In the health insurance industry, a pre-existing condition is an illness, disease, or other ailment that started before a person’s health insurance policy comes into effect. This includes cancer, HIV/AIDS, in addition to diabetes and other chronic conditions.
Before 2014, some insurance companies didn’t cover pre-existing conditions. This meant that people who were seeking treatment for illnesses or were being treated for certain conditions may not have been able to renew or purchase a new insurance policy in order to take advantage of better rates.
However, since the Affordable Care Act came into effect, insurance companies involved in the state and federal insurance marketplace are required to offer insurance to individuals with pre-existing conditions. This increases the number of people who are involved in the insurance marketplace and who are mitigating the insurance risk over a greater pool of policyholders.
Pre-existing conditions under Trump
Although a lot of the details are not known, there are likely to be some changes to the health insurance structure in the United States under Trump. The Affordable Care Act is still the law of the land, which means people with pre-existing conditions will still be offered affordable insurance policies without discrimination.
Trump has stated that he will keep the pre-existing conditions clause the same under his health insurance plan. People will still be able to get health insurance if they have a pre-existing condition. However, there is some question as to whether or not people with pre-existing conditions will have to pay higher insurance premiums in order to get the insurance they want and need.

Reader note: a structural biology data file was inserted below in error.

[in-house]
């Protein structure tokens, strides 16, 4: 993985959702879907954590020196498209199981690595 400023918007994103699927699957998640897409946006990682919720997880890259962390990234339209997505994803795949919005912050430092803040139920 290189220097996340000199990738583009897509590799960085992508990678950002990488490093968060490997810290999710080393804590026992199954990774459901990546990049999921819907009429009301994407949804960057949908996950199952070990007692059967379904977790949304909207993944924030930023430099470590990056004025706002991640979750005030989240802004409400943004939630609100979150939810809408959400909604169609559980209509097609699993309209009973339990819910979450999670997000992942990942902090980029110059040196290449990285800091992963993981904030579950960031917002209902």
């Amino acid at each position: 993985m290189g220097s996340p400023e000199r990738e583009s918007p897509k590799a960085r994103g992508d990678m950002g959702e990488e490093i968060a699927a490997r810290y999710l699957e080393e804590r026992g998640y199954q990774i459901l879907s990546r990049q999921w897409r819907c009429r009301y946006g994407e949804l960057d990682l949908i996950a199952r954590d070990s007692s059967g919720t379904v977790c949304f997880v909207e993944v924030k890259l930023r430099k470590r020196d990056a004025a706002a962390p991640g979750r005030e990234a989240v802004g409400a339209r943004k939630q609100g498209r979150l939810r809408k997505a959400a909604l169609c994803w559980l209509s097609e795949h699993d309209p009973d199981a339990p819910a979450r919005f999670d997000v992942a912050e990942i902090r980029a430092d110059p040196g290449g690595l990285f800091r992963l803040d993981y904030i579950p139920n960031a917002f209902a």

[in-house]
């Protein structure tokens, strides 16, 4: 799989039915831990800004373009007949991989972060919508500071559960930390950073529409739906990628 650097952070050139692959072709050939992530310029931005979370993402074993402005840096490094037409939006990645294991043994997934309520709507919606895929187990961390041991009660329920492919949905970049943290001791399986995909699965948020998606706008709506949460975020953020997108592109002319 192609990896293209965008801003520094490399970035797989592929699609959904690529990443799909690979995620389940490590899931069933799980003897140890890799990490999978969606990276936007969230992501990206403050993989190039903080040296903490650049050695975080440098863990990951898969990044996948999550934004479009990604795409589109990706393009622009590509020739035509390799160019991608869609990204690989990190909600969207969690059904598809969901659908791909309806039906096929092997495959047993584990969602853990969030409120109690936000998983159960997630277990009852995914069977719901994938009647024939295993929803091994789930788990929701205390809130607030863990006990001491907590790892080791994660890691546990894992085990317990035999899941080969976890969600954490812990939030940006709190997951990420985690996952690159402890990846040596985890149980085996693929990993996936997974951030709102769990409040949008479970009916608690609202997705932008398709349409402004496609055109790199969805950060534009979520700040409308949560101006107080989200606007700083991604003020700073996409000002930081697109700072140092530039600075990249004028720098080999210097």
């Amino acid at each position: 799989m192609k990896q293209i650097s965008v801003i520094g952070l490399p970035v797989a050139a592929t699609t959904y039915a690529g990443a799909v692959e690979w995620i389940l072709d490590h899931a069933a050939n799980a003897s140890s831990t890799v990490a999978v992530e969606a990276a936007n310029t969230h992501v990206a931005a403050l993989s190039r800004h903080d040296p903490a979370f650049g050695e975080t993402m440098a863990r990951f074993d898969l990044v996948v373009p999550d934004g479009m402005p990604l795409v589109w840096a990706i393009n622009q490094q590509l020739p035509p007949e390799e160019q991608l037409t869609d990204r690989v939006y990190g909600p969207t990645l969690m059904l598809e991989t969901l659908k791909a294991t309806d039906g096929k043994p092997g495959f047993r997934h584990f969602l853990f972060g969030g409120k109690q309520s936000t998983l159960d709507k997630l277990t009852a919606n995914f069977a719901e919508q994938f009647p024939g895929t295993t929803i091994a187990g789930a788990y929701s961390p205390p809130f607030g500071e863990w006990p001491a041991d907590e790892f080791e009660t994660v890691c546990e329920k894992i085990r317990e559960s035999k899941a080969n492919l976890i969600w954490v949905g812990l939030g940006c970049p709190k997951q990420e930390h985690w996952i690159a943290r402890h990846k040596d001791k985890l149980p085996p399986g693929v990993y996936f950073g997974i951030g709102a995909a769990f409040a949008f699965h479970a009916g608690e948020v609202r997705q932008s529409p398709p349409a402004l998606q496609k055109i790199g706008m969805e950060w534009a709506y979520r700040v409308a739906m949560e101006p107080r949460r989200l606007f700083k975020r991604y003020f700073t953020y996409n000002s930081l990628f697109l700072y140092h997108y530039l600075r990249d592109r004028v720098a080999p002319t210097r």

Unfortunately, there is no concrete health care plan that has been put forward detailing the health insurance coverage options under Trump, so it is uncertain as to what the actual details of the health care plan will do to change the existing insurance structure in the United States.
There are two standard definitions for pre-existing medical conditions. One is a disease or illness that a person received treatment for before their health insurance came into effect, and the other is a condition that existed prior to the insurance policy that should have received treatment.
Pre-existing condition exclusions were formerly regulated by each individual state. Under the Affordable Care Act, non-group and group insurance policies were unable to refuse insurance policies to anyone with a pre-existing illness.
The benefits of pre-existing conditions clauses
There are a number of benefits that come from offering health insurance to people with pre-existing conditions. Offering insurance to everyone increases the number of people who are paying into the health insurance marketplace. This spreads the insurance risk over a larger number of people so that premiums are regulated and more people are able to afford insurance.
Making health insurance available to people with pre-existing conditions also ensures that they are able to receive care. People who can receive health insurance are able to receive the medical care they need and be supported by their insurance agency and medical professionals so that they can focus on improving their quality of life.